I love winter.

Don’t get me wrong: that doesn’t mean I don’t love fall and spring too. Bright green things unfurling; leaves flaming against a crackling sky – both are wonderful. Spring and fall are energizing and beautiful. Summer… eh, not so much. The heat’s nice, but the humidity can go back to hell at its earliest convenience. I like to do things in the summer, but the season itself is on the bottom of my list.

Winter’s on the top.

At The Gutter: Thieves to the Left of Me, Killers to the Right

Romance Editor Chris takes a look at the bad boys of romance—“I’m talking about the seriously bad. The criminal.”

That’s a tough character choice.  The writer has to make someone who already has already demonstrated that he has no respect for the law and by extension, public welfare, into the hero.  That’s hard going. Thing is, when it works, it works really REALLY well.

Image via Existential Ennui

At The Gutter: No, It Really Is What You Know

Romance Editor Chris shares a thing or two she learned from reading romance novels.

[C]urrently I’m after exploring how one might develop a more general sense of learning from Romance novels. And because right now the humidity is making me grumpy, I’m thinking about how Romance novels have in fact taught me a very useful life skill:  how to deal with things that annoy me.

You think I’m kidding.  You’re wrong.

Painting by Frank Townsend Hutchens.

At The Gutter: Strong. Women.


Romance Editor Chris has some things to say about strength and strong female characters.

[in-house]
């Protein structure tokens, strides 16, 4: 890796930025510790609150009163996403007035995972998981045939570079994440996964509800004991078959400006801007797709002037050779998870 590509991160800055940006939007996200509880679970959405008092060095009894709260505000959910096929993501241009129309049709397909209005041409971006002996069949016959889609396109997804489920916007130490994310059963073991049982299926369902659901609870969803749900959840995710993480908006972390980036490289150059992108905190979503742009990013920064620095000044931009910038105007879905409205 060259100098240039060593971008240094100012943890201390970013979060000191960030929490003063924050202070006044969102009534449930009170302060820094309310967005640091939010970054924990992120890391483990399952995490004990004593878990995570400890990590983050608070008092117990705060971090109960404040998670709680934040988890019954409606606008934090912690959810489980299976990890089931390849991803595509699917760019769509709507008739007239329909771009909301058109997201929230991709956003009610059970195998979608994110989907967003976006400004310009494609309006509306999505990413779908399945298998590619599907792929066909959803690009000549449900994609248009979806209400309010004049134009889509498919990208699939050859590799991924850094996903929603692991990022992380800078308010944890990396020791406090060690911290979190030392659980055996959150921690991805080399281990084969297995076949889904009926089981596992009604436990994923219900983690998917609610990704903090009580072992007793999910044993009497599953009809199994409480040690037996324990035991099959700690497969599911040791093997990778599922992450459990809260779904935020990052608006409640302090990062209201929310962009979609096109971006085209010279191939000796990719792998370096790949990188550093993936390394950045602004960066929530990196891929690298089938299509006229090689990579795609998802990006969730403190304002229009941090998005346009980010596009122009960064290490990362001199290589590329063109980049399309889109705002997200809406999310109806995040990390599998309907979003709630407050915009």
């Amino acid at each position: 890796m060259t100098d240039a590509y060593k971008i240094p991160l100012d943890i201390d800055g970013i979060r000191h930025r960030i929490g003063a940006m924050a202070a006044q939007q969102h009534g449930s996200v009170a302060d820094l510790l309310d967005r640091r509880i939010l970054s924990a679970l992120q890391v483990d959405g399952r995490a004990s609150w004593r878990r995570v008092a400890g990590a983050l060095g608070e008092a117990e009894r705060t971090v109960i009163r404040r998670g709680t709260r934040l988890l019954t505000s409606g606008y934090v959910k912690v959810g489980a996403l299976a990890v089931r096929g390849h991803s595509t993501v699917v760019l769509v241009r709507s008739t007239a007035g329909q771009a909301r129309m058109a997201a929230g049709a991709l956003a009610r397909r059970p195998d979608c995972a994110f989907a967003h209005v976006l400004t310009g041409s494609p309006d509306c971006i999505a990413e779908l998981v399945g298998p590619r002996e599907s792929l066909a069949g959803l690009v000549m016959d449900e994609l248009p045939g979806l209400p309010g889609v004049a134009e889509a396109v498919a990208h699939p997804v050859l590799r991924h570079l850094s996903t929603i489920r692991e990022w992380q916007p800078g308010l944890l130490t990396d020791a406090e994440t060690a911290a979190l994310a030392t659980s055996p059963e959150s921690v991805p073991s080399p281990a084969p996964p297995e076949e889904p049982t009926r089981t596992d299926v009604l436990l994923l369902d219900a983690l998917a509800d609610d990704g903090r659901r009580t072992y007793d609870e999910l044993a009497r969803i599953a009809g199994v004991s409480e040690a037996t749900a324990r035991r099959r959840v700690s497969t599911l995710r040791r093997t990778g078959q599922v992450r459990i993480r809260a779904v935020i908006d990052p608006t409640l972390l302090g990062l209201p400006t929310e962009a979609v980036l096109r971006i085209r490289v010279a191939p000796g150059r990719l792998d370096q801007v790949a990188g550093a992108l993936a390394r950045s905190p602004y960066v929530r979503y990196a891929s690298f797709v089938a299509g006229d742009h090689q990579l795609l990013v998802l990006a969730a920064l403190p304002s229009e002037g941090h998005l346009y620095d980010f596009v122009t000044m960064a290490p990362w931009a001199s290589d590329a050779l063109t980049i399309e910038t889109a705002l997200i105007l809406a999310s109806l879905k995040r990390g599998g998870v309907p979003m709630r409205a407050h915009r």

Ever have one of those months in which several disparate threads from different aspects of your life all suddenly seem to be part of the same cloth? I’m having one right now. The recent truly excellent articles by carol and alex combined with the current interwebs-fueled firestorm over ‘fake geek girls’ and the collective cognitive failure of the Texas legislature have combined to give me some deeper insight into why I so dislike the ever-growing trend of the ‘kick-ass’ Romance heroine.  More specifically, the way ‘kick-ass’ has become the default instead of ‘strong’.

The kick-ass heroine possesses at least moderate physical skill, often carries a weapon, and tends towards snark. She’s usually in leather clothing and/or stompy boots (and probably has a tattoo or two).  To be clear: there’s nothing wrong with any of those attributes, taken singly or even together. But the combination is now so prevalent that it’s become the standard of  ‘strong heroine’ when it is only one example of what is truly an infinite variety -and not the most interesting at that. The clothes, the one-liners, the boots: those are just accessories.  A character isn’t strong because of how tough she looks, or talks, or even how many punches she takes:  she is strong because of what she does.

"Strength" from the Visconti Tarot Deck (15th Century)